Few industries enjoy taking really, really long extended holiday vacations quite like Hollywood, and when we get to this time of the year, there’s rarely much in the realm of “movie development news” to discuss. So, this week and next, we’re going to review 12 of the year’s top stories, presented to you in monthly chronology. The year-in-review begins with the “Fresh Developments” which here also serve (mostly) as the “Top Stories” of the year.
Marvel Studios hasn’t had a big slate announcement since 2014, and we didn’t get one in 2018 either, but project-by-project, this may have been the biggest such year since. It started in January with confirmation that a solo Black Widow was now, finally, in development. Black Widow continued to receive a steady stream of news stories, as the director shortlist started at 60 in May, was narrowed in June to just three, and led up to Australian director Cate Shortland landing the job in July. We also learned in October that Scarlett Johansson will receive a $15 million pay equity with her male co-stars for Black Widow, in the same week that Black Panther 2 moved forward in development. Other Marvel Studios movies that made the news this year included Ms. Marvel (A.K.A. Kamala Khan), The Eternals, and earlier in December, both Doctor Strange 2, and Shang-Chi: Master of Kung-Fu.
Just a few months after the November, 2017 news that Star Wars: The Last Jedi director Rian Johnson was developing a new Star Wars trilogy (after next year’s Star Wars: Episode IX), we learned about another set in February. David Benioff and D.B. Weiss, the showrunners of HBO’s popular Game of Thrones, are now writing and producing at least one film, a trilogy, or several films in the Star Wars universe, though the nature of their project has yet to be confirmed. Having said that, the popular rumor as of this writing suggests movies based on the popular Knights of the Old Republic setting, which is best known for inspiring a series of video games. Something that we didn’t know in February (and Lucasfilm and Disney probably didn’t know this either) was that Solo: A Star Wars Story would turn out to be a box office disappointment, prompting Disney to slow down or outright cancel most of their “prequel spinoff” Star Wars Story projects. That development presumably puts the new Rian Johnson and Benioff/Weiss projects even closer to production than they have otherwise been.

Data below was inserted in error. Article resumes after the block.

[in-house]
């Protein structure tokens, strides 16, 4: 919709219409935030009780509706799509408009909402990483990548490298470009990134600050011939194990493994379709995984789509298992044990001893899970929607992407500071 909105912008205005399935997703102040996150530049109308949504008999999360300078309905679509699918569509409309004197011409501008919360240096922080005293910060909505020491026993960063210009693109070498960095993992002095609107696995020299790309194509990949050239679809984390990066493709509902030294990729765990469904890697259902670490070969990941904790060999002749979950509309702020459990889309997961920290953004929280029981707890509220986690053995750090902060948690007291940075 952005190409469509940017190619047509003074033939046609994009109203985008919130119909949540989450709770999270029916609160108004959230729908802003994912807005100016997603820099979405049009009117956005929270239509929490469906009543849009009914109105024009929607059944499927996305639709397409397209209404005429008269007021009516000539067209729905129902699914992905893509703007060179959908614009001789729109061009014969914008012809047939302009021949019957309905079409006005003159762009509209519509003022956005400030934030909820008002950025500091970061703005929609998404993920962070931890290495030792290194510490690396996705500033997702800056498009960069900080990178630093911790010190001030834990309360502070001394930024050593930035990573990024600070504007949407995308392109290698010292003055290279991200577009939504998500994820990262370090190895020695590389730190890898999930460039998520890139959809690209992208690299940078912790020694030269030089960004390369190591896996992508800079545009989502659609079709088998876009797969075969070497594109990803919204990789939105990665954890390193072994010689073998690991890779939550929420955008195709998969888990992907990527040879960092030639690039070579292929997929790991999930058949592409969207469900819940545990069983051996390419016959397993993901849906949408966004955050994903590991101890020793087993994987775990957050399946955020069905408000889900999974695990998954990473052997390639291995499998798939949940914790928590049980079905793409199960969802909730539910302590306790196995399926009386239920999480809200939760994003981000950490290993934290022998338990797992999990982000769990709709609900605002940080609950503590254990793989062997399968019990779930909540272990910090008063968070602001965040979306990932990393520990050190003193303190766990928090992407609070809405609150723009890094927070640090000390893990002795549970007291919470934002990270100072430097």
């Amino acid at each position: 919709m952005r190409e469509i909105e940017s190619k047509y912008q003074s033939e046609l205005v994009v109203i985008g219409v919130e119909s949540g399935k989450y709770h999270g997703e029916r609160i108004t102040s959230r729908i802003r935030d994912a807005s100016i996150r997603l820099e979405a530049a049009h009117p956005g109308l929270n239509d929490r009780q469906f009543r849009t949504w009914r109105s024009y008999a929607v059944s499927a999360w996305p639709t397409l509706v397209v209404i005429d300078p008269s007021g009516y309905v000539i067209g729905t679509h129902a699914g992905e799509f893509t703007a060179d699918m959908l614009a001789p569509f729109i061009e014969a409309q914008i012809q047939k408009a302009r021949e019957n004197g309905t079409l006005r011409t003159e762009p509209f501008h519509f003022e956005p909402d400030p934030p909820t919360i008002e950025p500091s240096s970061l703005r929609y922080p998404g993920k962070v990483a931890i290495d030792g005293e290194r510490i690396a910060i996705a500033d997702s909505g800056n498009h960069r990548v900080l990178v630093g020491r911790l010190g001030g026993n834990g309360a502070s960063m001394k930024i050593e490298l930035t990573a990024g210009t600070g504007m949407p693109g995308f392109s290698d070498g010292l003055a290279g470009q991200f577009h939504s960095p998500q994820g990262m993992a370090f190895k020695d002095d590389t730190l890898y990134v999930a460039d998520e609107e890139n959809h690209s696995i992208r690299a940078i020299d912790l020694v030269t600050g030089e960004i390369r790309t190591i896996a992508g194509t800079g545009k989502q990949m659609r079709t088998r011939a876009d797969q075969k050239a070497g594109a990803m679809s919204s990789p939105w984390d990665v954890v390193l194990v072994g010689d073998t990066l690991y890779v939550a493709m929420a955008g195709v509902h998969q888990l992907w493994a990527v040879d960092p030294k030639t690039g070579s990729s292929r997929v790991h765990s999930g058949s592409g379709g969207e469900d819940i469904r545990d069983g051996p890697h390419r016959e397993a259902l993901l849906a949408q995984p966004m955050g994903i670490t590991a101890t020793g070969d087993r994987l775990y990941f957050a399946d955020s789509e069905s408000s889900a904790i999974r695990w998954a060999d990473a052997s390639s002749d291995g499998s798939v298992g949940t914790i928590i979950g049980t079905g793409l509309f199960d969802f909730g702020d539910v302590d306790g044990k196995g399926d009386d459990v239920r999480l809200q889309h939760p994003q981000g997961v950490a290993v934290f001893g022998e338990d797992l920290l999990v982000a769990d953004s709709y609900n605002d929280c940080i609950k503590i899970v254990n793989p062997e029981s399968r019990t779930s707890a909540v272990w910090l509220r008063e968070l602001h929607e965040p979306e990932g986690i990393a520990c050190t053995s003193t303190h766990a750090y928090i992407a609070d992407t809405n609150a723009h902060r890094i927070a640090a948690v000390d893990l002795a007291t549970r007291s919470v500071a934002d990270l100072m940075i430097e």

In late 2017, director Ava DuVernay (Selma, A Wrinkle in Time) revealed on Twitter that her favorite superhero was Big Barda of DC’s New Gods, a comic created by former Marvel artist and Stan Lee collaborator Jack Kirby. In March, we learned that she may have been teasing talks that she had either started or was considering having, because DuVernay is now developing a New Gods movie. Warner Bros. attempted to develop an animated New Gods movie back in the late 1990s, and though the project was never realized, it now looks like it’ll happen after all, and the studio has brought DuVernay on board to direct it. No screenwriter has been named yet, but Warner Bros. will obviously be making that next hiring a priority. This piece suggests why Ava Duvernay is potentially a great choice for The New Gods, and this one explains who some of these characters are, exactly.